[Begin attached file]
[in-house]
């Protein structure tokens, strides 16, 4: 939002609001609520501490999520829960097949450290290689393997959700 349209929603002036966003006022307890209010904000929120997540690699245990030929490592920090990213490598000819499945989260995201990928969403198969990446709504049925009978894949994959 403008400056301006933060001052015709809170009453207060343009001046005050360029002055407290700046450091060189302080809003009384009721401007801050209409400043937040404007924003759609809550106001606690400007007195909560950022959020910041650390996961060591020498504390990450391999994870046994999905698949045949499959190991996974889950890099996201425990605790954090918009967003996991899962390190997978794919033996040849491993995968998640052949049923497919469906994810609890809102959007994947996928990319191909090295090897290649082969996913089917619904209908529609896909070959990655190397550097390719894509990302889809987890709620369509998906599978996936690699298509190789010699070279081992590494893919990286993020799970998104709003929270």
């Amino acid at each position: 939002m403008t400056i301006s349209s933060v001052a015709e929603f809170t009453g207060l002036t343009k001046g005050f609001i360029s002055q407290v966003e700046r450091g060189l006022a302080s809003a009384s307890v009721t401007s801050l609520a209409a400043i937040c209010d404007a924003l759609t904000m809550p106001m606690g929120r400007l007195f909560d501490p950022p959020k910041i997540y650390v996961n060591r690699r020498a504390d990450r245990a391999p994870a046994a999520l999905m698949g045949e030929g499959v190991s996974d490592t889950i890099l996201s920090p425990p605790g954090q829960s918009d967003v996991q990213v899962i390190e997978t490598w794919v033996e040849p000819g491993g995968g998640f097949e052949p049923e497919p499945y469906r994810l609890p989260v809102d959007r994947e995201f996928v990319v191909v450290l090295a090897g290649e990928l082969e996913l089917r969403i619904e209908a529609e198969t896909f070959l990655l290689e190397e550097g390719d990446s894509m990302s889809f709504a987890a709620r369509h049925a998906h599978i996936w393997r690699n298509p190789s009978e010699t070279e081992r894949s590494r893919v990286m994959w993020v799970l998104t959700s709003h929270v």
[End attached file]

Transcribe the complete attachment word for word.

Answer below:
[in-house]
């Protein structure tokens, strides 16, 4: 939002609001609520501490999520829960097949450290290689393997959700 349209929603002036966003006022307890209010904000929120997540690699245990030929490592920090990213490598000819499945989260995201990928969403198969990446709504049925009978894949994959 403008400056301006933060001052015709809170009453207060343009001046005050360029002055407290700046450091060189302080809003009384009721401007801050209409400043937040404007924003759609809550106001606690400007007195909560950022959020910041650390996961060591020498504390990450391999994870046994999905698949045949499959190991996974889950890099996201425990605790954090918009967003996991899962390190997978794919033996040849491993995968998640052949049923497919469906994810609890809102959007994947996928990319191909090295090897290649082969996913089917619904209908529609896909070959990655190397550097390719894509990302889809987890709620369509998906599978996936690699298509190789010699070279081992590494893919990286993020799970998104709003929270």
């Amino acid at each position: 939002m403008t400056i301006s349209s933060v001052a015709e929603f809170t009453g207060l002036t343009k001046g005050f609001i360029s002055q407290v966003e700046r450091g060189l006022a302080s809003a009384s307890v009721t401007s801050l609520a209409a400043i937040c209010d404007a924003l759609t904000m809550p106001m606690g929120r400007l007195f909560d501490p950022p959020k910041i997540y650390v996961n060591r690699r020498a504390d990450r245990a391999p994870a046994a999520l999905m698949g045949e030929g499959v190991s996974d490592t889950i890099l996201s920090p425990p605790g954090q829960s918009d967003v996991q990213v899962i390190e997978t490598w794919v033996e040849p000819g491993g995968g998640f097949e052949p049923e497919p499945y469906r994810l609890p989260v809102d959007r994947e995201f996928v990319v191909v450290l090295a090897g290649e990928l082969e996913l089917r969403i619904e209908a529609e198969t896909f070959l990655l290689e190397e550097g390719d990446s894509m990302s889809f709504a987890a709620r369509h049925a998906h599978i996936w393997r690699n298509p190789s009978e010699t070279e081992r894949s590494r893919v990286m994959w993020v799970l998104t959700s709003h929270v």